In 1945, Great Britain and the United States organized a bombing raid that devastated the ancient city of Dresden. This short documentary returns exactly 40 years after its destruction and celebrates its renaissance with the re-opening of one of the most beautiful opera houses in Europe. One guest at this gala was the Canadian navigator of one of the bomber planes, returning to Dresden on a mission of peace that brought him face-to-face with the people who were once his enemies.
This feature-length documentary from 1974 takes viewers inside Fidel Castro's Cuba. A movie-making threesome hope that Fidel himself will star in their film. The unusual crew consists of former Newfoundland premier Joseph Smallwood, radio and TV owner Geoff Stirling and NFB film director Michael Rubbo. What happens while the crew awaits its star shows a good deal of the new Cuba, and also of the three Canadians who chose to film the island.
This documentary is the story of two Mennonite brothers from Manitoba who were forced to make a decision in 1939, as Canada joined World War II. In the face of 400 years of pacifist tradition, should they now go to war? Ted became a conscientious objector while his brother went into military service. Fifty years later, the town of Winkler dedicates its first war memorial and John begins to share his war experiences with Ted.
Hibakusha is the Japanese word for the survivors of the American bombings of Hiroshima and Nagasaki. This powerful and moving documentary focuses on a few of the eighty hibakusha who journeyed from Japan to New York in June, 1982, to take part in peace demonstrations held to coincide with the Second United Nations Special Session on Disarmament. They came to urge the nations of the world to prevent nuclear war. Instead of concentrating on the physical suffering of the victims, the film reveals the mental anguish of the hibakusha, who are still haunted by nightmares.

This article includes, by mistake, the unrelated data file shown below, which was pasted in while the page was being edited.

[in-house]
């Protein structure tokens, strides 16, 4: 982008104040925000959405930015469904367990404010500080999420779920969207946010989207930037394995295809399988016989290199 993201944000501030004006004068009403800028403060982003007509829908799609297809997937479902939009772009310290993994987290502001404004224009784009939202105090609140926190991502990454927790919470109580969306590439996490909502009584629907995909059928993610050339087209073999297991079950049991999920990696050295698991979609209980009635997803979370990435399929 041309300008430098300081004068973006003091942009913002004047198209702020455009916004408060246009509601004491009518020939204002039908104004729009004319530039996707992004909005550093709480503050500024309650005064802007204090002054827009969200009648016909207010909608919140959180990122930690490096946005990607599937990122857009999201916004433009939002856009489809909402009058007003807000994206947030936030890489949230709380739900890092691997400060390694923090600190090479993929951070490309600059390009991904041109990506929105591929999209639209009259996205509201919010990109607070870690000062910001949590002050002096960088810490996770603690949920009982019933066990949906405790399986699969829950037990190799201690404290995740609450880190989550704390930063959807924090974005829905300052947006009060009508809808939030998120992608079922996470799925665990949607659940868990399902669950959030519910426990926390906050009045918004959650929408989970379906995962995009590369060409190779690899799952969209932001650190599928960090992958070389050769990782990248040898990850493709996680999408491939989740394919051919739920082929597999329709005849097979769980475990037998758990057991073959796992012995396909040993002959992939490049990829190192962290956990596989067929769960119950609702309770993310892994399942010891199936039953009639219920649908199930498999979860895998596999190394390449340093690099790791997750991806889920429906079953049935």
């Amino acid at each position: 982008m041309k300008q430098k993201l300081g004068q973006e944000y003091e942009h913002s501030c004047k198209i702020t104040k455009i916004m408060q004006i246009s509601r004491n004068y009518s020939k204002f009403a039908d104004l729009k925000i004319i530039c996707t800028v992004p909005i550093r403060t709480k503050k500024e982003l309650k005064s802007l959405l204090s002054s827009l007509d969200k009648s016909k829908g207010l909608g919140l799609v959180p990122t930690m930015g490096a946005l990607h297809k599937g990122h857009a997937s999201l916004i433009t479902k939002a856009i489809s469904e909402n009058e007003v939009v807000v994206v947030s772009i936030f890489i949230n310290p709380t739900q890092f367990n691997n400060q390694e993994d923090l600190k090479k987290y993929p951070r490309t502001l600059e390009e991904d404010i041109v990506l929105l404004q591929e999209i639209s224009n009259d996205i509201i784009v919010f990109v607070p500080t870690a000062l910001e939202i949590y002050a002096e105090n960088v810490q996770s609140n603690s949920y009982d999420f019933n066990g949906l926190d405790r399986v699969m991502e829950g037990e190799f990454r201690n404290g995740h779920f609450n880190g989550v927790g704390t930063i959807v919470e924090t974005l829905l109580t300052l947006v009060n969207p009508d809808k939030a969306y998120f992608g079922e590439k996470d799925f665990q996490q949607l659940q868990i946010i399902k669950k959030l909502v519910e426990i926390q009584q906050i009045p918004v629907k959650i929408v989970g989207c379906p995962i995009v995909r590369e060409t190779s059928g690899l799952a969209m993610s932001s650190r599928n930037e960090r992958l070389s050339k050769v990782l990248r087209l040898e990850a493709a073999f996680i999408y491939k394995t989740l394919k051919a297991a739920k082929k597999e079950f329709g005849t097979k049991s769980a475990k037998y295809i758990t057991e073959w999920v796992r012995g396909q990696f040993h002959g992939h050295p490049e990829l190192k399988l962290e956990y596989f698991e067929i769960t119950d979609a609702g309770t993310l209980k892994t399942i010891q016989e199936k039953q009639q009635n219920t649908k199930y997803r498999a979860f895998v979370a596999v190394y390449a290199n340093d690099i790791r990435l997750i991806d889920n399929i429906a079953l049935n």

Ariel Nasr's documentary gives voice to the complex dilemmas faced by contemporary Afghanis under Canadian intervention. The film introduces us to young Afghan-Canadians torn between a deep desire to help Afghanistan and a fear that things will never change. Good Morning Kandahar asks whether Canada's mission in Afghanistan is failing.
This film was produced as part of the Reel Diversity Competition for emerging filmmakers of colour. Reel Diversity is a National Film Board of Canada initiative in partnership with CBC Newsworld.
Scared Sacred is a feature documentary that asks the question: Can we be Scared into the Sacred? The film takes us on a journey to the pivotal ground zeros of the world, places like Bosnia, Hiroshima, New York City and Afghanistan in search of stories of hope and meaning.
Ages 15 to 17
Ethics and Religious Culture - Ethical Values
Ethics and Religious Culture - Religious Diversity/Heritage
History - World History
Social Studies - Development/Global Issues
Students can study the effects of war on culture. What aspects of a people make them unified and unique? How do war and destruction affect how people identify themselves? Have the students ever gone through a struggle with a group of people and experienced a sense of togetherness afterward? Ask them to identify elements of their daily lives that would help them cope with loss of their family members, homes, etc. What people and things do they hold dear? Who/what could they live without?